Autonomous Geometry Processing Using Machine Learning and Forge

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This article details an autonomous geometry processing application CCTech is building, which uses machine learning algorithms to decipher intelligent information from STL meshes. These goals are being achieved using four steps:

  • First, segment the STL mesh into six basic surface types: cylindrical, spherical, planar, conical, B-spline, and torus
  • Next, group these detected surfaces and try to identify high-level features such as holes, taper holes, chamfers, fillets
  • Further on, use this feature-level information to understand parts and assemblies
  • Finally, an AI engine will identify various types of parts and tag them per the industry

A micro web services has been created that takes STL files as input and gives fully segmented mesh as output. Another web app will facilitate the object detection functionality from 3D CAD files.


Most of our design techniques as engineers date back thousands of years. Perspective drawing was invented in the 1300s, descriptive geometry was invented in 1765, orthographic projection was invented in 1770, 2D CAD was invented in the 1970s, and 3D CAD was invented in the 1980s. As we can see, 3D CAD software came to the market just a couple of decades earlier, but our mainstream manufacturing and architectural industry has been using other older forms of engineering drawings from over a century or so.

The products manufactured and the constructions done before the wide-scale adaptation of 3D CAD are widely in use today. The designs of most of these wonderful creations would be either done on real paper or may have been digitized into 2D CAD drawing files. We know that in today’s world, 3D CAD files are of utmost importance. They help to carry out renovation work, to perform simulations, and to improvise the designs. And hence, it becomes highly important for us to convert these designs into 3D CAD formats.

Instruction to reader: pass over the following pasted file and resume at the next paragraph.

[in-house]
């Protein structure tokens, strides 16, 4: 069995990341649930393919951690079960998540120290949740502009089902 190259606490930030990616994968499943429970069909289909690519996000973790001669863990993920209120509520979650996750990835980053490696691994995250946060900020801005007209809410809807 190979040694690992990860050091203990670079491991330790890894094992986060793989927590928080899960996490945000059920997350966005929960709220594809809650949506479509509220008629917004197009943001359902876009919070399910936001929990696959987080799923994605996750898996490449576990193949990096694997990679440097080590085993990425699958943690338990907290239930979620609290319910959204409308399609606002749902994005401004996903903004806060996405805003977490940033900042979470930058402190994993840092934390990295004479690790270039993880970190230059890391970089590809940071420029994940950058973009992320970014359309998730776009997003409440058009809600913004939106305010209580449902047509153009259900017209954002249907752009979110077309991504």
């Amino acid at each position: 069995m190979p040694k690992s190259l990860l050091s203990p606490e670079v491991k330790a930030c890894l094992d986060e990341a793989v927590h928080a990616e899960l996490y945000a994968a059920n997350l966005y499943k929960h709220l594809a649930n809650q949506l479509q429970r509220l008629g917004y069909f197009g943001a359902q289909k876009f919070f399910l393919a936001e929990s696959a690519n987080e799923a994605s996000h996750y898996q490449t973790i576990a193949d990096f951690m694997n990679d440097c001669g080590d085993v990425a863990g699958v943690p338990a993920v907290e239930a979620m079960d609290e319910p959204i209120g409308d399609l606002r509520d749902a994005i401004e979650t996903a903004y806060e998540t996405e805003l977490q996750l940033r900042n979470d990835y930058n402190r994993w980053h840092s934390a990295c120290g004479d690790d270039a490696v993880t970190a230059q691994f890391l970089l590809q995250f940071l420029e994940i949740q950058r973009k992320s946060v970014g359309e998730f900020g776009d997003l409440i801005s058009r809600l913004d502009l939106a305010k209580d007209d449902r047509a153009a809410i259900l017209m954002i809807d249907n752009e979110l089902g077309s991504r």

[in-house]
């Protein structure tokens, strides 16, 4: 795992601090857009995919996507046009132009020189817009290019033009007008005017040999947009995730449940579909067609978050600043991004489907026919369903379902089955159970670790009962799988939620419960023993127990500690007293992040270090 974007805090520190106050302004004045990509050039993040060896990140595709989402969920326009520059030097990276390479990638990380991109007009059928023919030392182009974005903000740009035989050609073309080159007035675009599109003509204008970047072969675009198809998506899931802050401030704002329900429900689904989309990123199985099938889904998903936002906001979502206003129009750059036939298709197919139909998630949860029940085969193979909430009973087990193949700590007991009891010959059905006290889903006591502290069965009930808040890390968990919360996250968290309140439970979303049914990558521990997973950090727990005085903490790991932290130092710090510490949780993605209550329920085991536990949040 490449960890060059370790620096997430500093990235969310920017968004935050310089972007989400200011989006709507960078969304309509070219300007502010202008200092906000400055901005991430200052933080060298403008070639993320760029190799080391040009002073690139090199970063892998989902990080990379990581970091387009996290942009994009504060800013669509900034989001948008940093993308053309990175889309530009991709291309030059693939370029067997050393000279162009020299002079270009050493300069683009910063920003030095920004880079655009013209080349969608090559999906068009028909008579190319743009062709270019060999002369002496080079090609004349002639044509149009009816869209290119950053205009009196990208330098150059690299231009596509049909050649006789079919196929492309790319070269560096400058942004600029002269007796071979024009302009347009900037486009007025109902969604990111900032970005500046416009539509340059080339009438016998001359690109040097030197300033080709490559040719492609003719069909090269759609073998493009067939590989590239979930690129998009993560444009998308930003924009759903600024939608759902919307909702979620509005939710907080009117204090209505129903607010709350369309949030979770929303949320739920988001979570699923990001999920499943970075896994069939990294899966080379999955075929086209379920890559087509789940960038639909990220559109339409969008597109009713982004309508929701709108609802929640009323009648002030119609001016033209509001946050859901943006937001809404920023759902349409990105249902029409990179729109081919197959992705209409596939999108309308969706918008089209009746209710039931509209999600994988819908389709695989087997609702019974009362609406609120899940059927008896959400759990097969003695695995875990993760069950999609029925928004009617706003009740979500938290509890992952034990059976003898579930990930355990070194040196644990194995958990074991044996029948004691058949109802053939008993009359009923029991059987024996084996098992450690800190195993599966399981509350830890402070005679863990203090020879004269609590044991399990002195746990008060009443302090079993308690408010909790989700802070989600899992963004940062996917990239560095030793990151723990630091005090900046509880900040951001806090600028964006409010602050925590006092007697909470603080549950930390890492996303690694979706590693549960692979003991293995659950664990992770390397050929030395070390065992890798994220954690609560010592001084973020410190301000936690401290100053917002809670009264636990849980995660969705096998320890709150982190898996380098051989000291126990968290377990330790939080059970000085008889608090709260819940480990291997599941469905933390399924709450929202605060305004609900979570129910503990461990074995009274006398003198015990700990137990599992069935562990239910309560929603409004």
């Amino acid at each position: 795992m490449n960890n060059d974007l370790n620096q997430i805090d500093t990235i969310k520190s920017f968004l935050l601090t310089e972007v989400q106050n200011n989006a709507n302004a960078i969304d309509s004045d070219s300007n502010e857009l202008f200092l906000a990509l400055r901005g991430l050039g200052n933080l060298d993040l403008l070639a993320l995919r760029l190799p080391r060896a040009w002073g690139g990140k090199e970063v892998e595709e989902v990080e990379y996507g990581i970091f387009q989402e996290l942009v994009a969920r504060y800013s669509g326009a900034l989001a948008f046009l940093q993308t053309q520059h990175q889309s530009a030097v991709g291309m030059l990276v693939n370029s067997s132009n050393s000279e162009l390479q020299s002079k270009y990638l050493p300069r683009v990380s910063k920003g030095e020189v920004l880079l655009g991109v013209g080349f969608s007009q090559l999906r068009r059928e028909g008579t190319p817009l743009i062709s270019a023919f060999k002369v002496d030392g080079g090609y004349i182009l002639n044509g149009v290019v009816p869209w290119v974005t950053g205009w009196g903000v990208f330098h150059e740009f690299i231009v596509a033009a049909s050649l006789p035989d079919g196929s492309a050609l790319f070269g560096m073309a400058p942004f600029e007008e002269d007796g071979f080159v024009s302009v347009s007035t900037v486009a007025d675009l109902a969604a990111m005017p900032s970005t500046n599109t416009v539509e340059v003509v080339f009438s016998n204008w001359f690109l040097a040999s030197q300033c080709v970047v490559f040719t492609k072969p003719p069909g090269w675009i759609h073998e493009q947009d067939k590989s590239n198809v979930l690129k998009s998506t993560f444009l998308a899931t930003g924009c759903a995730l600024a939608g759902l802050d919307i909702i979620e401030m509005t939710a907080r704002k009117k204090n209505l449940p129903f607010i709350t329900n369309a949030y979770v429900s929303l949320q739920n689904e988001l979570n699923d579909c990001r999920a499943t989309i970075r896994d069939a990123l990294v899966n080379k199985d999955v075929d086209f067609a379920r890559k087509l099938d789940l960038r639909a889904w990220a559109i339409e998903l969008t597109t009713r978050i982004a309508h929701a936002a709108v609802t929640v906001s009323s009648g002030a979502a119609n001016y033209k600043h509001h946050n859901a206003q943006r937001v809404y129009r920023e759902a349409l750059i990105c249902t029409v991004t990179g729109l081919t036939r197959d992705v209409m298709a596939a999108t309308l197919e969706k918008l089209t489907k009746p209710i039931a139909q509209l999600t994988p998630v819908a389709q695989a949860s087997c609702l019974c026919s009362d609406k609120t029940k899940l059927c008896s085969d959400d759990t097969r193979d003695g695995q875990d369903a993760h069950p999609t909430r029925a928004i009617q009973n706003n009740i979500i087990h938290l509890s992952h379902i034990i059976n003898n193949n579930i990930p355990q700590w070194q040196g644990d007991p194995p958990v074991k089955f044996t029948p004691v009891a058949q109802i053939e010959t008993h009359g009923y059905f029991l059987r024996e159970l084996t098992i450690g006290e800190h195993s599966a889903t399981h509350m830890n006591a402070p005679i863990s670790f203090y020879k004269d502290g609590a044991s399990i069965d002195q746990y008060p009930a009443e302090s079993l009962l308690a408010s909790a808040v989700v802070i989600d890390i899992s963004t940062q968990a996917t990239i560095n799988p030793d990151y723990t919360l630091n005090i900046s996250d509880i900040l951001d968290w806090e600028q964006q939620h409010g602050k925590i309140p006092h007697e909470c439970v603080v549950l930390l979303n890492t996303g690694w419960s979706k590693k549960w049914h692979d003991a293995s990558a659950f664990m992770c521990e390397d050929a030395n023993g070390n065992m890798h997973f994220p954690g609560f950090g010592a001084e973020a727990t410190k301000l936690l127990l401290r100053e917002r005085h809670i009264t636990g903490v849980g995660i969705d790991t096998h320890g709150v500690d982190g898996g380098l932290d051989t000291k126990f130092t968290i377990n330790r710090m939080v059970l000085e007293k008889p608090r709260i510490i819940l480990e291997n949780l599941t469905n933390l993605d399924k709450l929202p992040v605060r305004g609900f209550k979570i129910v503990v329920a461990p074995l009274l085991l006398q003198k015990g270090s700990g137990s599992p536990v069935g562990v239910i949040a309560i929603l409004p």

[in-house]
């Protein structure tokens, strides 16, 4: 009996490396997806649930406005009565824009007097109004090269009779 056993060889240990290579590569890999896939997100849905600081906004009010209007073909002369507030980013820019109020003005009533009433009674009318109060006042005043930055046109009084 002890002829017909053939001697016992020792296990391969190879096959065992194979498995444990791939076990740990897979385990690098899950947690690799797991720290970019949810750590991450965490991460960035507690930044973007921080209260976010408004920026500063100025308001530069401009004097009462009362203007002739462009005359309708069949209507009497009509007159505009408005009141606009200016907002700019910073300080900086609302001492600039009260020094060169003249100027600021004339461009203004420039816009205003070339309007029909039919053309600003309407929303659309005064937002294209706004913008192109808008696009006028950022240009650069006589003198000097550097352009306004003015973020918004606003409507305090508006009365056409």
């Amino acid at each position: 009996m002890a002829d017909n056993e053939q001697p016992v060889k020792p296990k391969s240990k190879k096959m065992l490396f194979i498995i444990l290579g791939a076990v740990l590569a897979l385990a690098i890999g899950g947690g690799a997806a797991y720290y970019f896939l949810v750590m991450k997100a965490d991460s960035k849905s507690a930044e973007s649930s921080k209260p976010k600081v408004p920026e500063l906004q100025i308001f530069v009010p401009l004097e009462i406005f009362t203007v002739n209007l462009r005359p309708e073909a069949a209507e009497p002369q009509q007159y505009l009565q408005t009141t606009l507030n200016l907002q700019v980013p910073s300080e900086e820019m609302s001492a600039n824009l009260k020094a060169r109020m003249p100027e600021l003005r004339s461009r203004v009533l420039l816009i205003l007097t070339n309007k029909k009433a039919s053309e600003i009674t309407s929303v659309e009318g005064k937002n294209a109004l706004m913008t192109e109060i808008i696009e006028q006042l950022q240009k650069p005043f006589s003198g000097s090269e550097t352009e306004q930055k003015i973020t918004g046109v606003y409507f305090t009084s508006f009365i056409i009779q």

There are millions of such designs in the world that need to be converted into 3D CAD files. However, organizations can’t afford to deploy CAD designers to carry out this mammoth task manually. If done so, it might take ages to complete. We need some sort of software automation or artificial intelligence to swiftly get this job done.

Let’s first discuss solutions to bring the non-digital design data into digital formats:

  • Designs which are on paper can be primarily scanned and then software algorithms or AI can be applied to generate their 3D CAD models

  • 3D scanners can be used to scan and create point data cloud files from the manufactured products or architectural buildings which do not have design data in any format at all

Once we have the design data in any digital format, we can work on solutions to understand the data and create 3D CAD models containing all feature-level information inside it. But what exactly makes 3D CAD models so useful than other format of storing design data? It is the rich information of features and connectivity between the features that is present in the 3D CAD files that makes them so important. Whereas raw files in which design data is stored may have much less information.